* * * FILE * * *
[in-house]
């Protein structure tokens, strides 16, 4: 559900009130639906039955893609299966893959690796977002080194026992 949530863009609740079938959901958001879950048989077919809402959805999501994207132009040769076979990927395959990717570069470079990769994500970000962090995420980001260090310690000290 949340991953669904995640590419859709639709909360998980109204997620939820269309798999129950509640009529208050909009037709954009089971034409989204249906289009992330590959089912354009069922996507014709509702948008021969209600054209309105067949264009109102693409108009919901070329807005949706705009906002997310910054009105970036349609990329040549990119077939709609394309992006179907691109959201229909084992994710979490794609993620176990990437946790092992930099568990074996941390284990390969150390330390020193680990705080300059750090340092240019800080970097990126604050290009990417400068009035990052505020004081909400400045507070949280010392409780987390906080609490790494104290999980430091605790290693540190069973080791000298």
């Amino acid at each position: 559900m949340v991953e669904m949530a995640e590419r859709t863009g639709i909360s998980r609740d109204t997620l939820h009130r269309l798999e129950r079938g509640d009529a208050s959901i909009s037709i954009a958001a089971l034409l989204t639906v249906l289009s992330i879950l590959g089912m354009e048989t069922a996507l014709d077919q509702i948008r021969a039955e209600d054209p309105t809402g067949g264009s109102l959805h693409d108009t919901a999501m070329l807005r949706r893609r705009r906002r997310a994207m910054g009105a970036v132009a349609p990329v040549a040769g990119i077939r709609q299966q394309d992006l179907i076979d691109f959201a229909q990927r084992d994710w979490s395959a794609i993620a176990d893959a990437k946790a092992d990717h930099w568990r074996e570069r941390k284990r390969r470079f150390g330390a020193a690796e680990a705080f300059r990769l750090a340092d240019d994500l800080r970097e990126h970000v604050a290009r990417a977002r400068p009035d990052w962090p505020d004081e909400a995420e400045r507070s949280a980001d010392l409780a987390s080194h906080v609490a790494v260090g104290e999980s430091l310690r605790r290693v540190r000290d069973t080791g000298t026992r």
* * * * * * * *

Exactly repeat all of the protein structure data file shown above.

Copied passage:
[in-house]
């Protein structure tokens, strides 16, 4: 559900009130639906039955893609299966893959690796977002080194026992 949530863009609740079938959901958001879950048989077919809402959805999501994207132009040769076979990927395959990717570069470079990769994500970000962090995420980001260090310690000290 949340991953669904995640590419859709639709909360998980109204997620939820269309798999129950509640009529208050909009037709954009089971034409989204249906289009992330590959089912354009069922996507014709509702948008021969209600054209309105067949264009109102693409108009919901070329807005949706705009906002997310910054009105970036349609990329040549990119077939709609394309992006179907691109959201229909084992994710979490794609993620176990990437946790092992930099568990074996941390284990390969150390330390020193680990705080300059750090340092240019800080970097990126604050290009990417400068009035990052505020004081909400400045507070949280010392409780987390906080609490790494104290999980430091605790290693540190069973080791000298």
């Amino acid at each position: 559900m949340v991953e669904m949530a995640e590419r859709t863009g639709i909360s998980r609740d109204t997620l939820h009130r269309l798999e129950r079938g509640d009529a208050s959901i909009s037709i954009a958001a089971l034409l989204t639906v249906l289009s992330i879950l590959g089912m354009e048989t069922a996507l014709d077919q509702i948008r021969a039955e209600d054209p309105t809402g067949g264009s109102l959805h693409d108009t919901a999501m070329l807005r949706r893609r705009r906002r997310a994207m910054g009105a970036v132009a349609p990329v040549a040769g990119i077939r709609q299966q394309d992006l179907i076979d691109f959201a229909q990927r084992d994710w979490s395959a794609i993620a176990d893959a990437k946790a092992d990717h930099w568990r074996e570069r941390k284990r390969r470079f150390g330390a020193a690796e680990a705080f300059r990769l750090a340092d240019d994500l800080r970097e990126h970000v604050a290009r990417a977002r400068p009035d990052w962090p505020d004081e909400a995420e400045r507070s949280a980001d010392l409780a987390s080194h906080v609490a790494v260090g104290e999980s430091l310690r605790r290693v540190r000290d069973t080791g000298t026992r």